Your sanctuary can also make it a policy to publicly offer accessible materials upon request, letting folks know that you’re willing to help if there’s some way that they could better access your materials. Evaluating the demand for your programming from a diverse array of folks can help you make longterm programming and outreach decisions. These requests can also be used as a strong case for fundraising in order to provide more resources to help reach more people who are open to your mission.

    Listen To Feedback

    Consider soliciting feedback from all of your staff, volunteers, and visitors, but especially those with disabilities. There may be many areas at your sanctuary that could be made more accessible for visitors that you haven’t considered due to a different set of life experiences. You could also collaborate with and seek advice from local disability advocacy organizations to see how your organizations could work together on projects and events. When someone who has a different perspective has feedback for your mission, you may find many valuable insights and areas where you could grow and help make your sanctuary a welcome place for everybody.

    ADA Compliance For Your Sanctuary’s Employment Practices

    Title 1 of the ADA covers employment decisions for nonprofits who have at least 15 employees. This means that you cannot discriminate against people on the basis of disability in any part of their recruitment, hiring, or any aspect of their employment. If someone is qualified and able to perform the essential duties to do the position you’re looking to fill, you must provide reasonable accommodations for them to work at your organization. This could include providing assistive technology, restructuring their job or schedule, modifying training materials, providing interpreters, and making your workplace readily accessible.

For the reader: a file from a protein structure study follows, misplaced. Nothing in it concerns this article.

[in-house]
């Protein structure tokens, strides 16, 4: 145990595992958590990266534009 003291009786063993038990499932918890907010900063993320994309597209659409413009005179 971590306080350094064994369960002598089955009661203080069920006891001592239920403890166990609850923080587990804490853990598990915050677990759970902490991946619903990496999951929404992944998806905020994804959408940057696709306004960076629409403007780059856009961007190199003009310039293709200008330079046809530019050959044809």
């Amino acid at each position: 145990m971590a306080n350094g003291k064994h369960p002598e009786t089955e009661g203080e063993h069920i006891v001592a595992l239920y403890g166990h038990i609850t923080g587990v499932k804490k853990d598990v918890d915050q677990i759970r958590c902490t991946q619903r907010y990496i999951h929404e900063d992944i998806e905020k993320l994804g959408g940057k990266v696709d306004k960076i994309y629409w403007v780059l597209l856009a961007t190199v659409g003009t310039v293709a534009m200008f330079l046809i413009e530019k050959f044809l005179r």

This rule can only be challenged if it would require “undue hardship” (significant difficulty or expense) in order to provide accommodation, but doing so will likely lead to a discussion between your organization, your employee, and the government.

    If you’re looking for more clarity regarding compliance and how your sanctuary can be more accessible, you can call the ADA information line at 800-514-0301 (voice) or 800-514-0383 (TTY)

    Putting It Into Action

    Now that you’ve learned about how you can make your sanctuary more ADA-compliant, check out The Open Sanctuary Project’s free downloadable resource to help make your organization a more accessible place for everyone!


    ADA Compliance Guide For Nonprofits | Chicago Community Trust

    How Your Organization Can Be More ADA Compliant | Blue Avocado

    How the Americans with Disabilities Act Affects Small Nonprofits | Missionbox

    The Americans With Disabilities Act: What Your Nonprofit Needs to Know | NonProfit PRO

    Communicating With And About People With Disabilities | CDC

    ADA Compliance And Safety Issues | Nonprofit Risk

    Introduction To Web Accessibility | Web Accessibility Initiative